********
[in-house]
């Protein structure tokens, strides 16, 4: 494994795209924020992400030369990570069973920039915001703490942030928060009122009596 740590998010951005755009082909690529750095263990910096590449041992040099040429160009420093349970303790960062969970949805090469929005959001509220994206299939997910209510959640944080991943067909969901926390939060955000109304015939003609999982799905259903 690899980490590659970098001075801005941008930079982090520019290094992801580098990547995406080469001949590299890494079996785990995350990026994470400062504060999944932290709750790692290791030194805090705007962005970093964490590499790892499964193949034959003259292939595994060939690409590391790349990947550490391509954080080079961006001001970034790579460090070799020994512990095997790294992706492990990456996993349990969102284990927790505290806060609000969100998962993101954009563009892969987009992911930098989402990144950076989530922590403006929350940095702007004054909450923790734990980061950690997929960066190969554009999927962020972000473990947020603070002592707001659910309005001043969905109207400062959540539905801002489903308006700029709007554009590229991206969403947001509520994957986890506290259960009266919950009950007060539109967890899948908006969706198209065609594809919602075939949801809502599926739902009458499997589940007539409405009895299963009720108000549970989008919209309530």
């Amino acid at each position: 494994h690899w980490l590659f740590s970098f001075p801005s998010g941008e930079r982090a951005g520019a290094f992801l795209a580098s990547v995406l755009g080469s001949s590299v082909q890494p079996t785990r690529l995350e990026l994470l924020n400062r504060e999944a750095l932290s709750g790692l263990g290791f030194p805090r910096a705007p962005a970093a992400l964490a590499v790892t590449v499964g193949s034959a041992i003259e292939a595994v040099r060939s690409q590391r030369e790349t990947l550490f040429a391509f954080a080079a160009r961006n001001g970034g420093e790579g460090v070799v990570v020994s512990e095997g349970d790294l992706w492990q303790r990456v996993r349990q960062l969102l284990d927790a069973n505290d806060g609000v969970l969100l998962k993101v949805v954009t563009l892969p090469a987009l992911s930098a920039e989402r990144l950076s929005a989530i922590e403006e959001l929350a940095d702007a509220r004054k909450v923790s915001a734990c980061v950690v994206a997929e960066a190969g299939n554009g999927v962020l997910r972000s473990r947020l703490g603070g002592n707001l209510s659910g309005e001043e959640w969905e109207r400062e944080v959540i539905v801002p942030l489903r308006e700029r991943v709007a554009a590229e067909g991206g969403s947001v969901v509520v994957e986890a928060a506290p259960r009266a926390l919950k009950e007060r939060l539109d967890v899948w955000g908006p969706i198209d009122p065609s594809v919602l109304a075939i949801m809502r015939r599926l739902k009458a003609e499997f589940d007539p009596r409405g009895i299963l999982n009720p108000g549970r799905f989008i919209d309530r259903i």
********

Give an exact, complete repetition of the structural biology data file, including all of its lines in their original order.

[in-house]
């Protein structure tokens, strides 16, 4: 494994795209924020992400030369990570069973920039915001703490942030928060009122009596 740590998010951005755009082909690529750095263990910096590449041992040099040429160009420093349970303790960062969970949805090469929005959001509220994206299939997910209510959640944080991943067909969901926390939060955000109304015939003609999982799905259903 690899980490590659970098001075801005941008930079982090520019290094992801580098990547995406080469001949590299890494079996785990995350990026994470400062504060999944932290709750790692290791030194805090705007962005970093964490590499790892499964193949034959003259292939595994060939690409590391790349990947550490391509954080080079961006001001970034790579460090070799020994512990095997790294992706492990990456996993349990969102284990927790505290806060609000969100998962993101954009563009892969987009992911930098989402990144950076989530922590403006929350940095702007004054909450923790734990980061950690997929960066190969554009999927962020972000473990947020603070002592707001659910309005001043969905109207400062959540539905801002489903308006700029709007554009590229991206969403947001509520994957986890506290259960009266919950009950007060539109967890899948908006969706198209065609594809919602075939949801809502599926739902009458499997589940007539409405009895299963009720108000549970989008919209309530």
């Amino acid at each position: 494994h690899w980490l590659f740590s970098f001075p801005s998010g941008e930079r982090a951005g520019a290094f992801l795209a580098s990547v995406l755009g080469s001949s590299v082909q890494p079996t785990r690529l995350e990026l994470l924020n400062r504060e999944a750095l932290s709750g790692l263990g290791f030194p805090r910096a705007p962005a970093a992400l964490a590499v790892t590449v499964g193949s034959a041992i003259e292939a595994v040099r060939s690409q590391r030369e790349t990947l550490f040429a391509f954080a080079a160009r961006n001001g970034g420093e790579g460090v070799v990570v020994s512990e095997g349970d790294l992706w492990q303790r990456v996993r349990q960062l969102l284990d927790a069973n505290d806060g609000v969970l969100l998962k993101v949805v954009t563009l892969p090469a987009l992911s930098a920039e989402r990144l950076s929005a989530i922590e403006e959001l929350a940095d702007a509220r004054k909450v923790s915001a734990c980061v950690v994206a997929e960066a190969g299939n554009g999927v962020l997910r972000s473990r947020l703490g603070g002592n707001l209510s659910g309005e001043e959640w969905e109207r400062e944080v959540i539905v801002p942030l489903r308006e700029r991943v709007a554009a590229e067909g991206g969403s947001v969901v509520v994957e986890a928060a506290p259960r009266a926390l919950k009950e007060r939060l539109d967890v899948w955000g908006p969706i198209d009122p065609s594809v919602l109304a075939i949801m809502r015939r599926l739902k009458a003609e499997f589940d007539p009596r409405g009895i299963l999982n009720p108000g549970r799905f989008i919209d309530r259903i």